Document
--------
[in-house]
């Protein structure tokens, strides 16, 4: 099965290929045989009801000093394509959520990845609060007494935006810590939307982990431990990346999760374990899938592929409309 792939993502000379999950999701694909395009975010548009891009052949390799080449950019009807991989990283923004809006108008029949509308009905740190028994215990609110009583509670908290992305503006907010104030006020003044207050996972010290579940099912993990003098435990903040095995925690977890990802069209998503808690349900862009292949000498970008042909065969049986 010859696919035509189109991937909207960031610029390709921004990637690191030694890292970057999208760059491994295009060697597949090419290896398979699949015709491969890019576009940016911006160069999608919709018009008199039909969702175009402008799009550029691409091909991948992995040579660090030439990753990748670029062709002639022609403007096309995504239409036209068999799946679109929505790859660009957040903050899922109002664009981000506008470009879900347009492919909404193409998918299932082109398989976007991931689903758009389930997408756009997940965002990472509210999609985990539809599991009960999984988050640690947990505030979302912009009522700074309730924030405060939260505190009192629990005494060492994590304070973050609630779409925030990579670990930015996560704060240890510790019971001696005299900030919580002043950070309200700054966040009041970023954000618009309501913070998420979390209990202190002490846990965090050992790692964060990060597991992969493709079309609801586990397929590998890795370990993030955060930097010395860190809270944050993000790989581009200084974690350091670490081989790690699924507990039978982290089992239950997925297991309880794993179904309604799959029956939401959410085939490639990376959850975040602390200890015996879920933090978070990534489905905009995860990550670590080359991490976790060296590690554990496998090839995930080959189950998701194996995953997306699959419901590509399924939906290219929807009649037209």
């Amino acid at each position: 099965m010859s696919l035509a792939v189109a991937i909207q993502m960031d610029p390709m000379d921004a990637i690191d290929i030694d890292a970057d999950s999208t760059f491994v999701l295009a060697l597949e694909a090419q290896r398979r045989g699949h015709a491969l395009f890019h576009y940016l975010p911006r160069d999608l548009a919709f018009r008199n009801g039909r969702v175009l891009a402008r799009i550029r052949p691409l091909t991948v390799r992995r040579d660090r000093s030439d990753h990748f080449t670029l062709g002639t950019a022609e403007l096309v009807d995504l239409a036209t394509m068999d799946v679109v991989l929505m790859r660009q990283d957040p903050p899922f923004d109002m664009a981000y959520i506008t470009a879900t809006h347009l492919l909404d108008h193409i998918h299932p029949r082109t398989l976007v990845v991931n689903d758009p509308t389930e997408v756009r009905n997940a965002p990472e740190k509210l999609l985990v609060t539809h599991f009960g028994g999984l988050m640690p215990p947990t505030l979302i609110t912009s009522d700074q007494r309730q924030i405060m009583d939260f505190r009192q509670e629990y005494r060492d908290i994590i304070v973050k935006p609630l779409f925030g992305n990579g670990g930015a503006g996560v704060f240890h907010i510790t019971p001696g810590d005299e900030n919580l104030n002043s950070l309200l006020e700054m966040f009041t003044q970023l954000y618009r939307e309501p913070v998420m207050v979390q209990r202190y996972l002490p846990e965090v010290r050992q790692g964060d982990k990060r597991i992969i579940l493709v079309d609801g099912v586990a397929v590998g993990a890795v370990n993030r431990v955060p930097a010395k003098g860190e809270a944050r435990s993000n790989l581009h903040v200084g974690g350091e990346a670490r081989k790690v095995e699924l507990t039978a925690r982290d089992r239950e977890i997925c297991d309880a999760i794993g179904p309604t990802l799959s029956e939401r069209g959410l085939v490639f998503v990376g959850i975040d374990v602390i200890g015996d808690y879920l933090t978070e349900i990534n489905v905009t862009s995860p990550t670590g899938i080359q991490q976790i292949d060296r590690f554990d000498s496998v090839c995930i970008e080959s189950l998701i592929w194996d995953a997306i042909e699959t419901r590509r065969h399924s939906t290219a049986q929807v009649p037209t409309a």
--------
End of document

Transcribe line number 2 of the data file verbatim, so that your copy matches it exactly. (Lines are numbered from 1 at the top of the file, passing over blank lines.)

């Protein structure tokens, strides 16, 4: 099965290929045989009801000093394509959520990845609060007494935006810590939307982990431990990346999760374990899938592929409309 792939993502000379999950999701694909395009975010548009891009052949390799080449950019009807991989990283923004809006108008029949509308009905740190028994215990609110009583509670908290992305503006907010104030006020003044207050996972010290579940099912993990003098435990903040095995925690977890990802069209998503808690349900862009292949000498970008042909065969049986 010859696919035509189109991937909207960031610029390709921004990637690191030694890292970057999208760059491994295009060697597949090419290896398979699949015709491969890019576009940016911006160069999608919709018009008199039909969702175009402008799009550029691409091909991948992995040579660090030439990753990748670029062709002639022609403007096309995504239409036209068999799946679109929505790859660009957040903050899922109002664009981000506008470009879900347009492919909404193409998918299932082109398989976007991931689903758009389930997408756009997940965002990472509210999609985990539809599991009960999984988050640690947990505030979302912009009522700074309730924030405060939260505190009192629990005494060492994590304070973050609630779409925030990579670990930015996560704060240890510790019971001696005299900030919580002043950070309200700054966040009041970023954000618009309501913070998420979390209990202190002490846990965090050992790692964060990060597991992969493709079309609801586990397929590998890795370990993030955060930097010395860190809270944050993000790989581009200084974690350091670490081989790690699924507990039978982290089992239950997925297991309880794993179904309604799959029956939401959410085939490639990376959850975040602390200890015996879920933090978070990534489905905009995860990550670590080359991490976790060296590690554990496998090839995930080959189950998701194996995953997306699959419901590509399924939906290219929807009649037209």